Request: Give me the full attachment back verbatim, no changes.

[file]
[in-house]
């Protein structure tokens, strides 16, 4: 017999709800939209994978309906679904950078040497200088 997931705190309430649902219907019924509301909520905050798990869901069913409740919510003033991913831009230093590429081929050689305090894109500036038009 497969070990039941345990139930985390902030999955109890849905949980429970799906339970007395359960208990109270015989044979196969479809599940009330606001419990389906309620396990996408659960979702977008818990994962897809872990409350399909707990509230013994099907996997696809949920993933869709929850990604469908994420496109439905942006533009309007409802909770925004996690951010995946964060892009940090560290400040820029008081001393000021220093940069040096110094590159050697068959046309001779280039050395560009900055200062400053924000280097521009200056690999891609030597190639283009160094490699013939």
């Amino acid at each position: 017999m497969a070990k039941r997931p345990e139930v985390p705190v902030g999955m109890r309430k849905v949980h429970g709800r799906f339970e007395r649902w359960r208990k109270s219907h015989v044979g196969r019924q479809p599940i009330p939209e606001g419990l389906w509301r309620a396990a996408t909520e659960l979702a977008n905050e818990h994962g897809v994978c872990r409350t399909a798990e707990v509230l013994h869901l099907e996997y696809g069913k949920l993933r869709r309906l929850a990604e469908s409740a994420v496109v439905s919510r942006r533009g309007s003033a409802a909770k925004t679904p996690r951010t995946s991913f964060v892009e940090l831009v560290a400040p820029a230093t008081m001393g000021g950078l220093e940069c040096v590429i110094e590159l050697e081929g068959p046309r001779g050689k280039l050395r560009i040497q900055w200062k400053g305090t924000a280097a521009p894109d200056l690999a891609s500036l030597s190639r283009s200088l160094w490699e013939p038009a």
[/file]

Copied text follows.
[in-house]
């Protein structure tokens, strides 16, 4: 017999709800939209994978309906679904950078040497200088 997931705190309430649902219907019924509301909520905050798990869901069913409740919510003033991913831009230093590429081929050689305090894109500036038009 497969070990039941345990139930985390902030999955109890849905949980429970799906339970007395359960208990109270015989044979196969479809599940009330606001419990389906309620396990996408659960979702977008818990994962897809872990409350399909707990509230013994099907996997696809949920993933869709929850990604469908994420496109439905942006533009309007409802909770925004996690951010995946964060892009940090560290400040820029008081001393000021220093940069040096110094590159050697068959046309001779280039050395560009900055200062400053924000280097521009200056690999891609030597190639283009160094490699013939």
């Amino acid at each position: 017999m497969a070990k039941r997931p345990e139930v985390p705190v902030g999955m109890r309430k849905v949980h429970g709800r799906f339970e007395r649902w359960r208990k109270s219907h015989v044979g196969r019924q479809p599940i009330p939209e606001g419990l389906w509301r309620a396990a996408t909520e659960l979702a977008n905050e818990h994962g897809v994978c872990r409350t399909a798990e707990v509230l013994h869901l099907e996997y696809g069913k949920l993933r869709r309906l929850a990604e469908s409740a994420v496109v439905s919510r942006r533009g309007s003033a409802a909770k925004t679904p996690r951010t995946s991913f964060v892009e940090l831009v560290a400040p820029a230093t008081m001393g000021g950078l220093e940069c040096v590429i110094e590159l050697e081929g068959p046309r001779g050689k280039l050395r560009i040497q900055w200062k400053g305090t924000a280097a521009p894109d200056l690999a891609s500036l030597s190639r283009s200088l160094w490699e013939p038009a």